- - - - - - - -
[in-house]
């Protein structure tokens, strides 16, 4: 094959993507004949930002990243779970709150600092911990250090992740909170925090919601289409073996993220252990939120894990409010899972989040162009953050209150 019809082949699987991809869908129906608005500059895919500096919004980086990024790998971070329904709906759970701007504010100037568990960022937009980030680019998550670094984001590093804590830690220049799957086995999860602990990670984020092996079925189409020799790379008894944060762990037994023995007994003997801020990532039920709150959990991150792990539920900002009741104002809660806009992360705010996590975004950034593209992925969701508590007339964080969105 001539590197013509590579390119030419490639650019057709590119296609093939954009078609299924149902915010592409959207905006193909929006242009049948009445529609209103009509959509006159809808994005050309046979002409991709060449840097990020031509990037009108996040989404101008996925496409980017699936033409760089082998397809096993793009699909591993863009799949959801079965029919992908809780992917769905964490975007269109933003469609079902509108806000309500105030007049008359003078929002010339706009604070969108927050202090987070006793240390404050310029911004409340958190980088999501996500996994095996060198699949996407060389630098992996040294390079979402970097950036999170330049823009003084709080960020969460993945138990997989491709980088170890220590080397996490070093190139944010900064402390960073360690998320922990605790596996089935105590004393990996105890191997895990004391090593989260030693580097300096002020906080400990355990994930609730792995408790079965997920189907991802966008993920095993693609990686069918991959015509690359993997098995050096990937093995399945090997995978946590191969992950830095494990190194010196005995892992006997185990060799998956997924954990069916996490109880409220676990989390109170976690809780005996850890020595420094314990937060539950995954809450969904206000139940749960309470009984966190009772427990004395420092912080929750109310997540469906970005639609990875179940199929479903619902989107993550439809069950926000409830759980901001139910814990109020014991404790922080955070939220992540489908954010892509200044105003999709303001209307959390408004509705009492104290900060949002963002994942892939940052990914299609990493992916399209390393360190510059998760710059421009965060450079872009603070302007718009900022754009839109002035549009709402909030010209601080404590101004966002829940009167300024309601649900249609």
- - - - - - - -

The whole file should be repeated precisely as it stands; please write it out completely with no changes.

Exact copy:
[in-house]
């Protein structure tokens, strides 16, 4: 094959993507004949930002990243779970709150600092911990250090992740909170925090919601289409073996993220252990939120894990409010899972989040162009953050209150 019809082949699987991809869908129906608005500059895919500096919004980086990024790998971070329904709906759970701007504010100037568990960022937009980030680019998550670094984001590093804590830690220049799957086995999860602990990670984020092996079925189409020799790379008894944060762990037994023995007994003997801020990532039920709150959990991150792990539920900002009741104002809660806009992360705010996590975004950034593209992925969701508590007339964080969105 001539590197013509590579390119030419490639650019057709590119296609093939954009078609299924149902915010592409959207905006193909929006242009049948009445529609209103009509959509006159809808994005050309046979002409991709060449840097990020031509990037009108996040989404101008996925496409980017699936033409760089082998397809096993793009699909591993863009799949959801079965029919992908809780992917769905964490975007269109933003469609079902509108806000309500105030007049008359003078929002010339706009604070969108927050202090987070006793240390404050310029911004409340958190980088999501996500996994095996060198699949996407060389630098992996040294390079979402970097950036999170330049823009003084709080960020969460993945138990997989491709980088170890220590080397996490070093190139944010900064402390960073360690998320922990605790596996089935105590004393990996105890191997895990004391090593989260030693580097300096002020906080400990355990994930609730792995408790079965997920189907991802966008993920095993693609990686069918991959015509690359993997098995050096990937093995399945090997995978946590191969992950830095494990190194010196005995892992006997185990060799998956997924954990069916996490109880409220676990989390109170976690809780005996850890020595420094314990937060539950995954809450969904206000139940749960309470009984966190009772427990004395420092912080929750109310997540469906970005639609990875179940199929479903619902989107993550439809069950926000409830759980901001139910814990109020014991404790922080955070939220992540489908954010892509200044105003999709303001209307959390408004509705009492104290900060949002963002994942892939940052990914299609990493992916399209390393360190510059998760710059421009965060450079872009603070302007718009900022754009839109002035549009709402909030010209601080404590101004966002829940009167300024309601649900249609």